|Engine||In-line 4-cylinder, 4500cc (see text)|
|Body Work||Open Tourer|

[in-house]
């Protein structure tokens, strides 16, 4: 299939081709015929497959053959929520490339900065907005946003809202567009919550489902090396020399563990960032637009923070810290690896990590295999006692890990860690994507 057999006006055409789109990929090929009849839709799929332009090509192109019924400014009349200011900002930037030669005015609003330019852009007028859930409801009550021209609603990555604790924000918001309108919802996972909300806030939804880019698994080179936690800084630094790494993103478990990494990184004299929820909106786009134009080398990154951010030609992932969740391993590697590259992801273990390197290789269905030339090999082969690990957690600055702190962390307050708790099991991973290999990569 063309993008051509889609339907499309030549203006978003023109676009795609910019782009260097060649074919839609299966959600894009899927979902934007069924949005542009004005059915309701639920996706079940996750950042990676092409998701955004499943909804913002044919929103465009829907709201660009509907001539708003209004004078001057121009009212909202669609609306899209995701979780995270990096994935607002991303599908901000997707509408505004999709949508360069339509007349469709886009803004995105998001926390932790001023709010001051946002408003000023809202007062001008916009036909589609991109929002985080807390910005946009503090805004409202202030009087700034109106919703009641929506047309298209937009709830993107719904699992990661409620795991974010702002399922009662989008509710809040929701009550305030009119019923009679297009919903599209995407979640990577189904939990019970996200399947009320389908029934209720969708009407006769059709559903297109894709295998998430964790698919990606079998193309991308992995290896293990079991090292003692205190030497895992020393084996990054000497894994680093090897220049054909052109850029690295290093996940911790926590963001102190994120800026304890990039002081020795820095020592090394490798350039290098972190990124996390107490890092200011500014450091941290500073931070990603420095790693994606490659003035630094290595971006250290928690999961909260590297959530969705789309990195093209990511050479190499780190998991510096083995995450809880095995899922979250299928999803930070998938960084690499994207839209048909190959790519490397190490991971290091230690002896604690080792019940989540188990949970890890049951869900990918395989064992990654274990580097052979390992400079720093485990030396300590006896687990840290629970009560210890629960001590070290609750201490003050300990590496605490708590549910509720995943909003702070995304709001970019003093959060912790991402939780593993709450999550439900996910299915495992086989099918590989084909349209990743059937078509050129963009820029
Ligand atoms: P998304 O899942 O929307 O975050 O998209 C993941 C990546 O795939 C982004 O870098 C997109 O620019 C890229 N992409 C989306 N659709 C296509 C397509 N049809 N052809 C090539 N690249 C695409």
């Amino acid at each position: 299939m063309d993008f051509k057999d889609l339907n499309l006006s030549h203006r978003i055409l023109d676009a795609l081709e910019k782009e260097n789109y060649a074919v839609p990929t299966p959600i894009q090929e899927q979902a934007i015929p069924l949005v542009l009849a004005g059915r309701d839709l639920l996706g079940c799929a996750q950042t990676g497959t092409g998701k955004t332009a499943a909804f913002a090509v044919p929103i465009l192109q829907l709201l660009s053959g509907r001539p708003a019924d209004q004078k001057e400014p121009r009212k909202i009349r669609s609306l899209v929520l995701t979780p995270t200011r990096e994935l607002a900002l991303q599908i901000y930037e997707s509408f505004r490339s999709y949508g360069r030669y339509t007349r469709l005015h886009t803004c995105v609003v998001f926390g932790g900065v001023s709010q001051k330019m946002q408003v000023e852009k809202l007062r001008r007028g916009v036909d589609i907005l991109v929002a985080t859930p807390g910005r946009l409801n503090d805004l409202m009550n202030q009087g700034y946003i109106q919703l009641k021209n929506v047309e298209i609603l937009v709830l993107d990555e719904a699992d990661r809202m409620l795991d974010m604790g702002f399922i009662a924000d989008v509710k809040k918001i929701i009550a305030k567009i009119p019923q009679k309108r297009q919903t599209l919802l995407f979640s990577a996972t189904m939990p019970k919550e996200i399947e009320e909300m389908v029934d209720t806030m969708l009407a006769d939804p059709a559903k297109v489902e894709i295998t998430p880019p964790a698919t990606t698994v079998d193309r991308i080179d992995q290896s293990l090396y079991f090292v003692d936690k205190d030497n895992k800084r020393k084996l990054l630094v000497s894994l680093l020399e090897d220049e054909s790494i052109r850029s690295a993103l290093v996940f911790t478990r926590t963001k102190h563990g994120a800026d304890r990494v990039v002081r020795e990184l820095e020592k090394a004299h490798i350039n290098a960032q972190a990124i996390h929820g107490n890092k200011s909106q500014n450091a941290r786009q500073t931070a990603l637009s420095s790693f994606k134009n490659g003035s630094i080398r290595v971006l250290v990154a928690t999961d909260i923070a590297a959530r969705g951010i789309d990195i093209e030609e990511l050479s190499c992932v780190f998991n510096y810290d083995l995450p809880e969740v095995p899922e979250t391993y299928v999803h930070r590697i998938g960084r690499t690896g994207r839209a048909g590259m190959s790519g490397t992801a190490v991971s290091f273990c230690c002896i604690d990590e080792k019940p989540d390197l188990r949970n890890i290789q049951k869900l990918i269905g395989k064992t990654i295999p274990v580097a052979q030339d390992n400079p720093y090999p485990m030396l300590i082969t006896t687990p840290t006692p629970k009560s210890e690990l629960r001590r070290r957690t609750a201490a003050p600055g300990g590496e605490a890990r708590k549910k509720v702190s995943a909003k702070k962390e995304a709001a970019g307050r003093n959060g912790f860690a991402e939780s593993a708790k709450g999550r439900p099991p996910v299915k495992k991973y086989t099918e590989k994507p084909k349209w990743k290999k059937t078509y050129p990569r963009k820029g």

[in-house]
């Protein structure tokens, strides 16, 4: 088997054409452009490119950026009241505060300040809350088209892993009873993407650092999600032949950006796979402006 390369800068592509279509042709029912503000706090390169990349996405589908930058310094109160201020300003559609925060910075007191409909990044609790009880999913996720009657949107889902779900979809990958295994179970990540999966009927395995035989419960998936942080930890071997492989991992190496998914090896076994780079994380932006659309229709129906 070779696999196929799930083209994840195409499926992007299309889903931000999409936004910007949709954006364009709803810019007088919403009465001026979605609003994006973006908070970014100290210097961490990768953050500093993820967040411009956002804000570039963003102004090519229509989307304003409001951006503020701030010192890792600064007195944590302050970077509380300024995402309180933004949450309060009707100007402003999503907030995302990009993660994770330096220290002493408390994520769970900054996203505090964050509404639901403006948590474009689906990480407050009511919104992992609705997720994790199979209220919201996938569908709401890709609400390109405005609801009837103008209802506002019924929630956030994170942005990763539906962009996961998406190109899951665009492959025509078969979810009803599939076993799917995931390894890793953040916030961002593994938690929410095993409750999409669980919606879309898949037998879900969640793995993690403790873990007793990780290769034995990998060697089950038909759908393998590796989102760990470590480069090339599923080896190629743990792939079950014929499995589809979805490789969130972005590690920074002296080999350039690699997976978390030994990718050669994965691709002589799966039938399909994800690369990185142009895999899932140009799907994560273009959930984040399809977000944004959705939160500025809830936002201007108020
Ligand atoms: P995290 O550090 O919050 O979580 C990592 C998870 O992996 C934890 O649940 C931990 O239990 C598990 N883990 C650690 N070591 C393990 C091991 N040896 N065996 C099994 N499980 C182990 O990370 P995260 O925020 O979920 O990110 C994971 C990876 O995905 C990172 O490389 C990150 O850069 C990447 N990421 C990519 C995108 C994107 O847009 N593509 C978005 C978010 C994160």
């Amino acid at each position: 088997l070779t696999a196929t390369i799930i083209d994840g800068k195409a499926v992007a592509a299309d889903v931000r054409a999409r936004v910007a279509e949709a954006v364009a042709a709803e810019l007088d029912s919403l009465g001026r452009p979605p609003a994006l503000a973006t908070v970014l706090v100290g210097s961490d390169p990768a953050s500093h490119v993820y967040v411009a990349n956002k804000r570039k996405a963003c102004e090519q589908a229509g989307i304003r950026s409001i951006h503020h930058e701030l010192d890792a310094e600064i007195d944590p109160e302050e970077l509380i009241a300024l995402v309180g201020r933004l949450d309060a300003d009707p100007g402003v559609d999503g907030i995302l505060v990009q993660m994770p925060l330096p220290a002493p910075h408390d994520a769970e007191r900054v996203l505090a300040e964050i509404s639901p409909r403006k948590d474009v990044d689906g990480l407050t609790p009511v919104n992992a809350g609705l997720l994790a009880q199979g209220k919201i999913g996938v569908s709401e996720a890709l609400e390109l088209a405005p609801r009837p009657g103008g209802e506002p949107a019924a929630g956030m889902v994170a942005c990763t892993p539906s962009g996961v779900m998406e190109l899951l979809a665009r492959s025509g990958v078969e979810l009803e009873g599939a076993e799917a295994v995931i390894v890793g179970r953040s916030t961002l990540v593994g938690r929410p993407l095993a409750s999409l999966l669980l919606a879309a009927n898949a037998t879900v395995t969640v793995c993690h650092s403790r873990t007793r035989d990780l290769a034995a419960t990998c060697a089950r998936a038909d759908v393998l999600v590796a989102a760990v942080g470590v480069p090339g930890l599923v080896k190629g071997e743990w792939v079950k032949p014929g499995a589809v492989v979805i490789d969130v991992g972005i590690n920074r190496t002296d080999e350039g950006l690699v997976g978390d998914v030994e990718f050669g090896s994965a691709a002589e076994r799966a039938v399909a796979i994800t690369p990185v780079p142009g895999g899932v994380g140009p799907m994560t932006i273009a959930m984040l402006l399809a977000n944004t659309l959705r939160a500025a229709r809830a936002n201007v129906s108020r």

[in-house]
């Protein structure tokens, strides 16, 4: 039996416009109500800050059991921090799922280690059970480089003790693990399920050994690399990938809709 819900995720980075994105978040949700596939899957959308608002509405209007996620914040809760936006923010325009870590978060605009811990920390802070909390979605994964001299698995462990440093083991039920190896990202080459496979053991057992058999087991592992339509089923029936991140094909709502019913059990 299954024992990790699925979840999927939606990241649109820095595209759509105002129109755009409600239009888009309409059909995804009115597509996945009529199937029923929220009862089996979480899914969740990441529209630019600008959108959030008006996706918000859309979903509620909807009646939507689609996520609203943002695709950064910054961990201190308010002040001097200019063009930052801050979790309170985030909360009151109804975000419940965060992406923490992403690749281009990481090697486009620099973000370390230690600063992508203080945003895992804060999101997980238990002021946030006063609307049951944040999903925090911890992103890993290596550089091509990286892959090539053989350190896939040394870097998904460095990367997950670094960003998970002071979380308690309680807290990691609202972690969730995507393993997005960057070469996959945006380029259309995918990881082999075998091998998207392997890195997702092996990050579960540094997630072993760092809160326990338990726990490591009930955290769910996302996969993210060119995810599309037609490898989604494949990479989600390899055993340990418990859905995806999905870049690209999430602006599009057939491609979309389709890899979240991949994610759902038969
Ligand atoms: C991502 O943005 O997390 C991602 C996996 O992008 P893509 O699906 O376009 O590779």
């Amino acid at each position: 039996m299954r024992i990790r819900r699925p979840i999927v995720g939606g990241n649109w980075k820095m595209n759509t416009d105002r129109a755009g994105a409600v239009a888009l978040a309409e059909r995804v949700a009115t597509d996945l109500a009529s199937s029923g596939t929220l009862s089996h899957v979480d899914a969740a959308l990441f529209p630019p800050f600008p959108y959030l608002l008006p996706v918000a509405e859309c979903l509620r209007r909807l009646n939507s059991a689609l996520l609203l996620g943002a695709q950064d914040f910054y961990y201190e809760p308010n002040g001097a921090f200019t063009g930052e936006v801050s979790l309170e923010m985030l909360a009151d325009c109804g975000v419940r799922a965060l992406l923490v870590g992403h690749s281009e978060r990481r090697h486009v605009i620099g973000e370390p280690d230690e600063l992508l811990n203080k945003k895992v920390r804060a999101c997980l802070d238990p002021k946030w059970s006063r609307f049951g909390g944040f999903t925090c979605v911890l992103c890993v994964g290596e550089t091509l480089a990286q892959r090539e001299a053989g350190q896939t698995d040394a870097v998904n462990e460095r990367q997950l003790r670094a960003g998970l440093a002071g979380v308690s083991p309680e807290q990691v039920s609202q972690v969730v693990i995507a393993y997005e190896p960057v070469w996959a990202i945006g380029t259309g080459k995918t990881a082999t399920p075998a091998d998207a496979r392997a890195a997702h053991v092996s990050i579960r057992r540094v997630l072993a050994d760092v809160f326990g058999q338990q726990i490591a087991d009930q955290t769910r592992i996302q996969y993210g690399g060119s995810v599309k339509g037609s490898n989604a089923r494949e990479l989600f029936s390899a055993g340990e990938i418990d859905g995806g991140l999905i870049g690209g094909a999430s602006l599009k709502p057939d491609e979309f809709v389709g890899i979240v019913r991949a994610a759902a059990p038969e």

Revered by collectors the world over, the Bentleys built between 1919 and 1931 have gone down in history as some of the most important and valuable motor cars ever made, a period when Walter Owen Bentley’s eponymous automobiles ruled the open road and came to dominate the French endurance classic held annually in the town of Le Mans. The earliest model to wear the famous winged radiator badge first appeared in prototype form at the Olympia Motor Show in 1919. Powered by a four-cylinder engine with a bore and stroke of 80mm by 149mm and a single overhead camshaft, the 3-litre was a technical marvel, boasting four valves per cylinder and an output estimated to be around 70 horsepower at 3500 rpm. Production commenced at Cricklewood in 1921, with early cars built on a 9’ 9.5” two-wheel braked chassis before the Standard Long chassis of 10’ 10” was adopted in 1923, the shorter chassis reserved thereafter for the so-called ‘Red Label’ Speed Model. Bentley adopted Perrot-type brakes on all four wheels in 1924 and many customers took the opportunity to update their two-wheel braked cars at additional cost. The original Smiths carburettor was later replaced with a later 45BVS type and a Claudel-Hobson item became optional, while Speed models employed twin SUs. Bentley Motors guaranteed 75 mph was possible on the longer chassis model, with speeds increasing to 80 mph for the short and 90 mph on the Speed model, although the weight of the coachwork necessarily influenced an individual car’s performance. In addition to the success enjoyed at Le Mans, which the 3-litre claimed in 1924 and again in 1927, the model also finished second in the 1922 Tourist Trophy held on the Isle of Man, a fine record for what was essentially a production road car. The vast majority of 3-litres wore bodywork by Vanden Plas although the finest coachbuilders of the day, including the likes of Gurney Nutting, Freestone & Webb, Park Ward and H J Mulliner, all contributed to the wonderful variety of bodywork that graced the 3-litre chassis, ranging in style from simple open tourers to elaborate coupé de villes. Bentley built around 1615 production 3-litres between 1921 and 1924 and it remains one of the finest, not to mention collectible, sporting cars of the era.